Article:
EL PASO, Texas - Jesus Vasquez, a 22-year-old undocumented immigrant detained during a traffic stop in Montana Vista, has been released and will fight deportation, the Border Network for Human Rights (BNHR) announced Monday.
"After strong community support and after paying a $2,500 bond, Jesus was released from detention and placed in removal proceedings," a news release from the BNHR states.
Vasquez will not only fight deportation, but also plans to file a civil rights lawsuit, the BNHR said.
Vasquez's parents brought him to the United States from Mexico when he was 6 years old. Since then, he has been living as an undocumented immigrant in the El Paso area.
According to the Border Network of Human Rights, a Texas state trooper stopped the 22-year-old in the Montana Vista community in Early March because of the tinting on his car windows.
Vasquez reportedly did not have identification, but showed a Mexican birth certificate. A DPS spokesman said troopers contacted Border Patrol in an attempt to identify driver. Troopers cited Vasquez for not having a driver's license and having expired registration. He also received warnings for improper tint, no insurance and failure to signal lane change.
Fernando Garcia, the executive director of the Border Network of Human Rights, said the young Montana Vista man then ended up in the custody of U.S. Immigration and Customs Enforcement.
"What we are seeing is the dramatic change of realities.Two months ago, this would not be happening," said Garcia.
Garcia believes this is the first high-profile detainment of a Dreamer with no criminal history in the Borderland. His group worries it is the first of many to come.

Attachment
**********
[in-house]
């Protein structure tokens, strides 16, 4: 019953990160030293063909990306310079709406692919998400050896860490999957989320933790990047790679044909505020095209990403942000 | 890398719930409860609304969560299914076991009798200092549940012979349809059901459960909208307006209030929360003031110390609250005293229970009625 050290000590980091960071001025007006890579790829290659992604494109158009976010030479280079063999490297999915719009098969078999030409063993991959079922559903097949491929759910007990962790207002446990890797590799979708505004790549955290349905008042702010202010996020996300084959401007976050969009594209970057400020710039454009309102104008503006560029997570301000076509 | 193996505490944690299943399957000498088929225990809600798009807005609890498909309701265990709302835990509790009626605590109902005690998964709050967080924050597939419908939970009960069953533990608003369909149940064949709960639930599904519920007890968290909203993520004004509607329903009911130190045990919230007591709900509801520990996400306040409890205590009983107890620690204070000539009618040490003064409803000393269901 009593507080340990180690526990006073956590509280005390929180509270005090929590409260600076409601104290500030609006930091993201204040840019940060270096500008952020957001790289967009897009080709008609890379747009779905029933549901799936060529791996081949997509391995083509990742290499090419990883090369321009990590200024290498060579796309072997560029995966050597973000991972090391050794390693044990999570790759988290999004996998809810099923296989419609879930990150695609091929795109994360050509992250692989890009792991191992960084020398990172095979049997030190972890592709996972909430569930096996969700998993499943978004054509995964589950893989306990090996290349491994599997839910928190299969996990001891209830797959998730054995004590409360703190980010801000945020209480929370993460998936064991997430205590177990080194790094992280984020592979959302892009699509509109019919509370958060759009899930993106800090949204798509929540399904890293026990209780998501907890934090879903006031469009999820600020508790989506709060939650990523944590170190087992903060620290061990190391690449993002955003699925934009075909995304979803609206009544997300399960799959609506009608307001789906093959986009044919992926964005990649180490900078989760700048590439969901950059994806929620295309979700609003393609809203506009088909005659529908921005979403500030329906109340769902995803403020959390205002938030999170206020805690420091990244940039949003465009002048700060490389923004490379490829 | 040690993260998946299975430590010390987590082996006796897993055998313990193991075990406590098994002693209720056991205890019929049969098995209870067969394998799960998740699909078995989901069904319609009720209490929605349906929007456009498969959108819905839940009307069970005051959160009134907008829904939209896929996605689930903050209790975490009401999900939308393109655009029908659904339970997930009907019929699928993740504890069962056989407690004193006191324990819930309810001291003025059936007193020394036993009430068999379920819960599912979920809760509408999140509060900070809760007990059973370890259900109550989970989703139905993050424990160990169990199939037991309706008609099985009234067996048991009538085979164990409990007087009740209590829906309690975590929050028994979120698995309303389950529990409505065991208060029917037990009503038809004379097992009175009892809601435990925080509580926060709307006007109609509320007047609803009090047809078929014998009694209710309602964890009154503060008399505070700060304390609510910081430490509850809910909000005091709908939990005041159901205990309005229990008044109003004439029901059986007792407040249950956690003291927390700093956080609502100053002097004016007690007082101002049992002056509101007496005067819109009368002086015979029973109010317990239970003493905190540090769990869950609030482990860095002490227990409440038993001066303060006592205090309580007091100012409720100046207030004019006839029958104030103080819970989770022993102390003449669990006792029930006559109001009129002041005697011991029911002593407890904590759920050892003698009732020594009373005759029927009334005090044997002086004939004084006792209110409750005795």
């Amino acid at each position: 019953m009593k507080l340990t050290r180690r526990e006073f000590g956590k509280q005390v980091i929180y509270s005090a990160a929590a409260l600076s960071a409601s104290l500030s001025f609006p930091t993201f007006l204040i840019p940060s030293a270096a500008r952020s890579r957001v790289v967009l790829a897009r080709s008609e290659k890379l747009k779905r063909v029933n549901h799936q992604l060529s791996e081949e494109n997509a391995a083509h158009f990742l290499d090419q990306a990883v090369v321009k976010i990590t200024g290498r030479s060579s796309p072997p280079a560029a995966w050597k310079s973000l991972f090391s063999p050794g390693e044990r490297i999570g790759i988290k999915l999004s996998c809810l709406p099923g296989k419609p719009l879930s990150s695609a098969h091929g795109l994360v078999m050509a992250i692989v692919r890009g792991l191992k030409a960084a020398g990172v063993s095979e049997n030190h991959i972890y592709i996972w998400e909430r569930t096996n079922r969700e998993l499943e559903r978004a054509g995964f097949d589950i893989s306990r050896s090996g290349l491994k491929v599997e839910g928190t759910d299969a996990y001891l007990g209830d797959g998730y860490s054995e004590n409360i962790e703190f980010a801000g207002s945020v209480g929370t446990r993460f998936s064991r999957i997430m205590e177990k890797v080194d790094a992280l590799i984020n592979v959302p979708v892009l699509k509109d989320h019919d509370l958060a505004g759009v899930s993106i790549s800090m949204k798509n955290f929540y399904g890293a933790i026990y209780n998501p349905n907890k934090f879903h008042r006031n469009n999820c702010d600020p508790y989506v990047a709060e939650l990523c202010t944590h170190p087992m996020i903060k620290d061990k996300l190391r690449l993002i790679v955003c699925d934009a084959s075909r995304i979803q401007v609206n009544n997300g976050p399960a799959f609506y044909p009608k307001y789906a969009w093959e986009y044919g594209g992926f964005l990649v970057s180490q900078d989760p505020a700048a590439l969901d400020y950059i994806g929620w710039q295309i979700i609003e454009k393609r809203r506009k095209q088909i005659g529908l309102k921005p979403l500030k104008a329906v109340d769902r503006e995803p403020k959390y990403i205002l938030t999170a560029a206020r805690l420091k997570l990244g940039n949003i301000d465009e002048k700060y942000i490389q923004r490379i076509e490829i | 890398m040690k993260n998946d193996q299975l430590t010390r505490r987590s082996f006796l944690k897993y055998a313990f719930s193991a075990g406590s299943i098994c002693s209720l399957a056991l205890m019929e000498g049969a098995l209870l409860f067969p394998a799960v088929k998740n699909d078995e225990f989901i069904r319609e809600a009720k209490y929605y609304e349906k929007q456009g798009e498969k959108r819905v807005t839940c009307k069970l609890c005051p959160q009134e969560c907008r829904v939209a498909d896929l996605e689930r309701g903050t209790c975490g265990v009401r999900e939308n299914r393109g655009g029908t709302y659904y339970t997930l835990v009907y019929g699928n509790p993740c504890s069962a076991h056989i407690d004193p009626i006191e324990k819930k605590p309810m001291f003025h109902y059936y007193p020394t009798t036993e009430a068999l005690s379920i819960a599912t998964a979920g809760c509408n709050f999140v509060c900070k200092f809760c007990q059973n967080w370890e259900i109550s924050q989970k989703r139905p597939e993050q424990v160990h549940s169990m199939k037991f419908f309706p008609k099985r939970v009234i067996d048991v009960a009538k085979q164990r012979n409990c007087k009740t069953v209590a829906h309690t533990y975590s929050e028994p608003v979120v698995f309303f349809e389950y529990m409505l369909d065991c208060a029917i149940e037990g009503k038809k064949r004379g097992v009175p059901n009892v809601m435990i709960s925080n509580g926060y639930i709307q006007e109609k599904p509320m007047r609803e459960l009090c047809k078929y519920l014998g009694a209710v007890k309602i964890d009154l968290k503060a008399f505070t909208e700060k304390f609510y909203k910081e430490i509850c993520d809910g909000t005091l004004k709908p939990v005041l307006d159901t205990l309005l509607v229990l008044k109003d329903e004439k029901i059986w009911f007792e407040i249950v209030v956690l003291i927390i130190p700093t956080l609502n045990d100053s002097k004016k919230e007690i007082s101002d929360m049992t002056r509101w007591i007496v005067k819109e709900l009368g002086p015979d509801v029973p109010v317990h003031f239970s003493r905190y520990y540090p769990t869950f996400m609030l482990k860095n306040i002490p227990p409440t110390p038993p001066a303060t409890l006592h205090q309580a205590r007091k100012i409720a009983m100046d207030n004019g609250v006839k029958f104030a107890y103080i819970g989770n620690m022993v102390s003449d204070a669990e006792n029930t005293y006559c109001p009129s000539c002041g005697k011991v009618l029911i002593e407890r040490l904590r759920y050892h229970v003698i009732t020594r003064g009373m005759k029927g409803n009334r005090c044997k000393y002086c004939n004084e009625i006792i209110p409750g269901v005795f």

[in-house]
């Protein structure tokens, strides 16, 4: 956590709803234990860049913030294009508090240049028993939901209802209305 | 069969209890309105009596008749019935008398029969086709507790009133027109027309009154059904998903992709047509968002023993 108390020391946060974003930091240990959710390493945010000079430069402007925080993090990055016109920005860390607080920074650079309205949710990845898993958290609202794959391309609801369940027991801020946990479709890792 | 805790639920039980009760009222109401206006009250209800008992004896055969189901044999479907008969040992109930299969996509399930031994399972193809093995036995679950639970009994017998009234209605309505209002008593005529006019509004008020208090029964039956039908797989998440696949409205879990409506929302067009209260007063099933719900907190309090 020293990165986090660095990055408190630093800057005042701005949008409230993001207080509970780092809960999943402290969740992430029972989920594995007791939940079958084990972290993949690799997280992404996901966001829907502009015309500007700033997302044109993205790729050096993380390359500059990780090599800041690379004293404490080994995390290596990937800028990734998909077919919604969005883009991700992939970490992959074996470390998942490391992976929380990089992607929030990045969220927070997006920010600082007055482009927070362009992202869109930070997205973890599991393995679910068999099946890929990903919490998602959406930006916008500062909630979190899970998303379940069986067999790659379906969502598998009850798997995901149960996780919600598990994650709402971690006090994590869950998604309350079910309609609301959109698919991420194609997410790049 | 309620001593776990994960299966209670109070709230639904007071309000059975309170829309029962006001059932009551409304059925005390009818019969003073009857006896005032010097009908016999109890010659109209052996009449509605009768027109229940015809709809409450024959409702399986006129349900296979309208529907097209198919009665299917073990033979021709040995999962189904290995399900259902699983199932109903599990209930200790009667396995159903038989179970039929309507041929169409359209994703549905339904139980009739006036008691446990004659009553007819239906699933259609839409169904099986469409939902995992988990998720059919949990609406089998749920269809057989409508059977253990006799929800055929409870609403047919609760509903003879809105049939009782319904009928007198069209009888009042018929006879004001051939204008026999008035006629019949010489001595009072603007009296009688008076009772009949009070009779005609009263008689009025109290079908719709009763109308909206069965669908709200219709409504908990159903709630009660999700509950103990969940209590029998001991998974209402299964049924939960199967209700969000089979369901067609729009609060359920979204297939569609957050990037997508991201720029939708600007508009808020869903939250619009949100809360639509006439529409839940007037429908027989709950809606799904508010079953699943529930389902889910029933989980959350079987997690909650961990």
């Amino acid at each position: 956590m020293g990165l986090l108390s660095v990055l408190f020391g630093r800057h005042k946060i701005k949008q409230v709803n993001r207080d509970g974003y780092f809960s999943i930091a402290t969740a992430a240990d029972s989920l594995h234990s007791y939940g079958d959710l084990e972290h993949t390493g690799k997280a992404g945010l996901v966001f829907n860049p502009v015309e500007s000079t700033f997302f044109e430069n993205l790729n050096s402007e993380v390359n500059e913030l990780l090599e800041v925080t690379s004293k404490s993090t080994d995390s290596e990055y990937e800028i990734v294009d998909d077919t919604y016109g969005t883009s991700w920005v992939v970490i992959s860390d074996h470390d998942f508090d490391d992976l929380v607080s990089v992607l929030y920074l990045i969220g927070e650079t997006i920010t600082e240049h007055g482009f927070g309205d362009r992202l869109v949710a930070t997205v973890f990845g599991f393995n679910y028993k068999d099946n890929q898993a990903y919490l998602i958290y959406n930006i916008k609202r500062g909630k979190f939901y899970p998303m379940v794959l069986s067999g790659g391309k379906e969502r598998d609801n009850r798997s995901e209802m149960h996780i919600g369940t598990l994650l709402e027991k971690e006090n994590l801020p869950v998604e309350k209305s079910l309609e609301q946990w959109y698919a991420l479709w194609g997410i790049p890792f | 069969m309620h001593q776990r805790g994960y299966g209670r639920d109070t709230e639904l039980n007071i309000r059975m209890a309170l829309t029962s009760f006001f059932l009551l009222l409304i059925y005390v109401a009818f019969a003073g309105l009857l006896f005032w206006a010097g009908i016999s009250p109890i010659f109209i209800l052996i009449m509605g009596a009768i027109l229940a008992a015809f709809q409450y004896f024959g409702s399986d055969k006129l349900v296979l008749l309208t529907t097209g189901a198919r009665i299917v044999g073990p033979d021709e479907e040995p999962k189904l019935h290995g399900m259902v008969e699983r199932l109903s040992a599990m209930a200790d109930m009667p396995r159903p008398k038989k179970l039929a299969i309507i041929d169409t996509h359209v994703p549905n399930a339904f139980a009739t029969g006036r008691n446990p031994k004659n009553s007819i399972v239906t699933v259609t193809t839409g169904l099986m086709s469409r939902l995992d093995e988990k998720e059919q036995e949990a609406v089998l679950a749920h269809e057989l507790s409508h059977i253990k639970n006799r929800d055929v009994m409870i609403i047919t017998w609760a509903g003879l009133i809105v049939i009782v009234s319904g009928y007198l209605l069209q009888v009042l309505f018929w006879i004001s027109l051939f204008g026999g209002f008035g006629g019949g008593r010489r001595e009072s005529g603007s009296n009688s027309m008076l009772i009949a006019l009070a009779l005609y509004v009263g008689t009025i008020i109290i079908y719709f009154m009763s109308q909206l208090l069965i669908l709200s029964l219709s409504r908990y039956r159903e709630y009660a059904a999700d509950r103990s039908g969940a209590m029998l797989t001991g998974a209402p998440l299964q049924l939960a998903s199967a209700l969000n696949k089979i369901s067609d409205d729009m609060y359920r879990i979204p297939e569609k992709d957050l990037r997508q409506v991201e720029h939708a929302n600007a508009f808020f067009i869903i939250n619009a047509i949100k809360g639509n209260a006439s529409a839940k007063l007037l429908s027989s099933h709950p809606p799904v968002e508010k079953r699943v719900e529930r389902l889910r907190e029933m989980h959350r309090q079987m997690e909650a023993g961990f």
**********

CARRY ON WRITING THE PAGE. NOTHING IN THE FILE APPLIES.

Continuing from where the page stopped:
"What we are seeing is reflective of the environment that we are seeing in Texas and in the nation, where immigrants are being treated as a criminal. It doesn't matter your background. If you are an immigrant and Latino, there is a potential that you are a criminal," Garcia said.
Despite living in the U.S. for 16 years, Vasquez did not start the process for the Deferred Action for Childhood Arrivals program or DACA. It grants deferred deportation to people under the age of 31 who came to the U.S. under the age of 16 and meet other criteria.
"It wasn't Border Patrol that started the action. It was DPS. The officer was not interested in the ticket he was more interested in turning this young Dreamer in to immigration," Garcia said.
Garcia predicts this type of behavior will have a negative impact on the trust between immigrant communities and law enforcement.
"I mean, if you see a state trooper and you see a crime being committed, chances are in the immigrant communities they are not going to call them anymore. So that will be very dramatic for police safety," Garcia said.
Garcia believes it is only a matter of time before another traffic stop leads to a deportation and is asking people
"If you see any activity of immigration officers working with local police departments record them take pictures, send a testimony, talk out loud and tell the story. Because if we don't do that they are going to continue to do that in a way that is not transparent and it is not clear," Garcia said.